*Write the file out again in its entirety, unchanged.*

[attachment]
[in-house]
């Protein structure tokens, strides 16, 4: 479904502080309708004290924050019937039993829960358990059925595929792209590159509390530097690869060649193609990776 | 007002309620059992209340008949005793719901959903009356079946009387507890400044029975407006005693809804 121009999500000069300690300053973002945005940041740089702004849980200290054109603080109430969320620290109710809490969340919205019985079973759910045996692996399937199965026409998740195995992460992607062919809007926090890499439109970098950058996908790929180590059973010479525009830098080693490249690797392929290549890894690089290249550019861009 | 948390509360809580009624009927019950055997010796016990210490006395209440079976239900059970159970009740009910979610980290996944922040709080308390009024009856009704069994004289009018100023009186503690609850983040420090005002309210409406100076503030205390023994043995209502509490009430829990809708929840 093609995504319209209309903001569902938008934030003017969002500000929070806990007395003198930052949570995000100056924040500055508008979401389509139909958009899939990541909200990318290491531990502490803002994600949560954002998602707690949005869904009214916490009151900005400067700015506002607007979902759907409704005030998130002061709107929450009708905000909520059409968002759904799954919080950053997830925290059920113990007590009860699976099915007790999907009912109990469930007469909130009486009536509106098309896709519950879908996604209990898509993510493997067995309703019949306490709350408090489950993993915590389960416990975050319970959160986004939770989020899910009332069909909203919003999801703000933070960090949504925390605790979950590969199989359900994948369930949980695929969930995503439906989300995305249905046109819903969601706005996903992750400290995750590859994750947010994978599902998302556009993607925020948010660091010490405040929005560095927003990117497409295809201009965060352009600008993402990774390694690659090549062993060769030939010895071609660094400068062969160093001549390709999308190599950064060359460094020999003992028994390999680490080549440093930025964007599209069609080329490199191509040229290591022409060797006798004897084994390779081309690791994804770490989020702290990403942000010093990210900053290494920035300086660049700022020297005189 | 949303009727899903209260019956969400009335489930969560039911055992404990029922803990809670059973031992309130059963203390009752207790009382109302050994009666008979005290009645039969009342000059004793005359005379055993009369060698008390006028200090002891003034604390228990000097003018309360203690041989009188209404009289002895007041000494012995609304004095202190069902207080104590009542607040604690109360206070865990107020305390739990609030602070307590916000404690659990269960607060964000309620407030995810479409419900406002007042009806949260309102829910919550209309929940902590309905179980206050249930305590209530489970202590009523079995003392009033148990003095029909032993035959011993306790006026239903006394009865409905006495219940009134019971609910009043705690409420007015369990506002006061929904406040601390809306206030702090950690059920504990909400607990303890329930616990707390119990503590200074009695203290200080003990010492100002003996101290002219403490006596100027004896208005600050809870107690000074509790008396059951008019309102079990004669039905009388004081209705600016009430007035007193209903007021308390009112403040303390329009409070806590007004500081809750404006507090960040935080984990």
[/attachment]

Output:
[in-house]
């Protein structure tokens, strides 16, 4: 479904502080309708004290924050019937039993829960358990059925595929792209590159509390530097690869060649193609990776 | 007002309620059992209340008949005793719901959903009356079946009387507890400044029975407006005693809804 121009999500000069300690300053973002945005940041740089702004849980200290054109603080109430969320620290109710809490969340919205019985079973759910045996692996399937199965026409998740195995992460992607062919809007926090890499439109970098950058996908790929180590059973010479525009830098080693490249690797392929290549890894690089290249550019861009 | 948390509360809580009624009927019950055997010796016990210490006395209440079976239900059970159970009740009910979610980290996944922040709080308390009024009856009704069994004289009018100023009186503690609850983040420090005002309210409406100076503030205390023994043995209502509490009430829990809708929840 093609995504319209209309903001569902938008934030003017969002500000929070806990007395003198930052949570995000100056924040500055508008979401389509139909958009899939990541909200990318290491531990502490803002994600949560954002998602707690949005869904009214916490009151900005400067700015506002607007979902759907409704005030998130002061709107929450009708905000909520059409968002759904799954919080950053997830925290059920113990007590009860699976099915007790999907009912109990469930007469909130009486009536509106098309896709519950879908996604209990898509993510493997067995309703019949306490709350408090489950993993915590389960416990975050319970959160986004939770989020899910009332069909909203919003999801703000933070960090949504925390605790979950590969199989359900994948369930949980695929969930995503439906989300995305249905046109819903969601706005996903992750400290995750590859994750947010994978599902998302556009993607925020948010660091010490405040929005560095927003990117497409295809201009965060352009600008993402990774390694690659090549062993060769030939010895071609660094400068062969160093001549390709999308190599950064060359460094020999003992028994390999680490080549440093930025964007599209069609080329490199191509040229290591022409060797006798004897084994390779081309690791994804770490989020702290990403942000010093990210900053290494920035300086660049700022020297005189 | 949303009727899903209260019956969400009335489930969560039911055992404990029922803990809670059973031992309130059963203390009752207790009382109302050994009666008979005290009645039969009342000059004793005359005379055993009369060698008390006028200090002891003034604390228990000097003018309360203690041989009188209404009289002895007041000494012995609304004095202190069902207080104590009542607040604690109360206070865990107020305390739990609030602070307590916000404690659990269960607060964000309620407030995810479409419900406002007042009806949260309102829910919550209309929940902590309905179980206050249930305590209530489970202590009523079995003392009033148990003095029909032993035959011993306790006026239903006394009865409905006495219940009134019971609910009043705690409420007015369990506002006061929904406040601390809306206030702090950690059920504990909400607990303890329930616990707390119990503590200074009695203290200080003990010492100002003996101290002219403490006596100027004896208005600050809870107690000074509790008396059951008019309102079990004669039905009388004081209705600016009430007035007193209903007021308390009112403040303390329009409070806590007004500081809750404006507090960040935080984990």